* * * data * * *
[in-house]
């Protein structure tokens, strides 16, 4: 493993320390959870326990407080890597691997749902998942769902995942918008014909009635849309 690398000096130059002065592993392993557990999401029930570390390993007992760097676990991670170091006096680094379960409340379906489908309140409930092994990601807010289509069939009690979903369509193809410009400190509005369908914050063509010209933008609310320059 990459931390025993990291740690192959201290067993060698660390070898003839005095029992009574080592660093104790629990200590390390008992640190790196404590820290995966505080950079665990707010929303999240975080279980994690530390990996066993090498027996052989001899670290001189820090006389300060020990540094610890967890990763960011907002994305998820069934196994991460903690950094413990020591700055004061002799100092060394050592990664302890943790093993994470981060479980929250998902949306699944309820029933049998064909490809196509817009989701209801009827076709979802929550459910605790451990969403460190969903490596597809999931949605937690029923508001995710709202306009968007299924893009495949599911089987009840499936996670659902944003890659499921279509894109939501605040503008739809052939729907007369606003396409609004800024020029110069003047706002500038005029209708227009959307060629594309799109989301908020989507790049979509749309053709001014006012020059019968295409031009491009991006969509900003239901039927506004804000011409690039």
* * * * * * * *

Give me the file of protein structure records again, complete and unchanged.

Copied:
[in-house]
């Protein structure tokens, strides 16, 4: 493993320390959870326990407080890597691997749902998942769902995942918008014909009635849309 690398000096130059002065592993392993557990999401029930570390390993007992760097676990991670170091006096680094379960409340379906489908309140409930092994990601807010289509069939009690979903369509193809410009400190509005369908914050063509010209933008609310320059 990459931390025993990291740690192959201290067993060698660390070898003839005095029992009574080592660093104790629990200590390390008992640190790196404590820290995966505080950079665990707010929303999240975080279980994690530390990996066993090498027996052989001899670290001189820090006389300060020990540094610890967890990763960011907002994305998820069934196994991460903690950094413990020591700055004061002799100092060394050592990664302890943790093993994470981060479980929250998902949306699944309820029933049998064909490809196509817009989701209801009827076709979802929550459910605790451990969403460190969903490596597809999931949605937690029923508001995710709202306009968007299924893009495949599911089987009840499936996670659902944003890659499921279509894109939501605040503008739809052939729907007369606003396409609004800024020029110069003047706002500038005029209708227009959307060629594309799109989301908020989507790049979509749309053709001014006012020059019968295409031009491009991006969509900003239901039927506004804000011409690039």